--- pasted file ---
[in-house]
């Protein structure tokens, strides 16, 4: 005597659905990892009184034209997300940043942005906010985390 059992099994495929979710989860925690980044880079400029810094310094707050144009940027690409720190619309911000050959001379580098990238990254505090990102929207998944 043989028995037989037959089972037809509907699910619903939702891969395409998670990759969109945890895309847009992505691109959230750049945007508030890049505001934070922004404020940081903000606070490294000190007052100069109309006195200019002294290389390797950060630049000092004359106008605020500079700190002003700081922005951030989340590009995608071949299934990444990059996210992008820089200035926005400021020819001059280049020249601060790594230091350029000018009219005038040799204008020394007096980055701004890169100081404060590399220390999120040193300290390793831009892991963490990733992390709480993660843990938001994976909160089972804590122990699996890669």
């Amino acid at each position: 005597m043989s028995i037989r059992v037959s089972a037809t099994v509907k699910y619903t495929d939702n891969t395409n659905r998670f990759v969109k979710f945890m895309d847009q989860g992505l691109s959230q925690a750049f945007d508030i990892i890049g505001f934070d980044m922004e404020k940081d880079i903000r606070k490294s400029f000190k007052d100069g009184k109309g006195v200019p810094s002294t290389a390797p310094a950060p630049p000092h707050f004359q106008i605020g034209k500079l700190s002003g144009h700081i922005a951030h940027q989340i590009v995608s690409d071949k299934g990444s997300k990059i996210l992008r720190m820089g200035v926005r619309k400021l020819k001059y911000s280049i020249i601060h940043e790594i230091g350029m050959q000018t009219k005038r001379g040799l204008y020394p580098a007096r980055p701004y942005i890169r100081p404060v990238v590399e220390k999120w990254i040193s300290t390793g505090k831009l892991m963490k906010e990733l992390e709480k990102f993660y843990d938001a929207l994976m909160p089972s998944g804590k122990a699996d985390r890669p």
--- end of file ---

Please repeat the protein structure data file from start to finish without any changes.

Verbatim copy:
[in-house]
């Protein structure tokens, strides 16, 4: 005597659905990892009184034209997300940043942005906010985390 059992099994495929979710989860925690980044880079400029810094310094707050144009940027690409720190619309911000050959001379580098990238990254505090990102929207998944 043989028995037989037959089972037809509907699910619903939702891969395409998670990759969109945890895309847009992505691109959230750049945007508030890049505001934070922004404020940081903000606070490294000190007052100069109309006195200019002294290389390797950060630049000092004359106008605020500079700190002003700081922005951030989340590009995608071949299934990444990059996210992008820089200035926005400021020819001059280049020249601060790594230091350029000018009219005038040799204008020394007096980055701004890169100081404060590399220390999120040193300290390793831009892991963490990733992390709480993660843990938001994976909160089972804590122990699996890669």
């Amino acid at each position: 005597m043989s028995i037989r059992v037959s089972a037809t099994v509907k699910y619903t495929d939702n891969t395409n659905r998670f990759v969109k979710f945890m895309d847009q989860g992505l691109s959230q925690a750049f945007d508030i990892i890049g505001f934070d980044m922004e404020k940081d880079i903000r606070k490294s400029f000190k007052d100069g009184k109309g006195v200019p810094s002294t290389a390797p310094a950060p630049p000092h707050f004359q106008i605020g034209k500079l700190s002003g144009h700081i922005a951030h940027q989340i590009v995608s690409d071949k299934g990444s997300k990059i996210l992008r720190m820089g200035v926005r619309k400021l020819k001059y911000s280049i020249i601060h940043e790594i230091g350029m050959q000018t009219k005038r001379g040799l204008y020394p580098a007096r980055p701004y942005i890169r100081p404060v990238v590399e220390k999120w990254i040193s300290t390793g505090k831009l892991m963490k906010e990733l992390e709480k990102f993660y843990d938001a929207l994976m909160p089972s998944g804590k122990a699996d985390r890669p």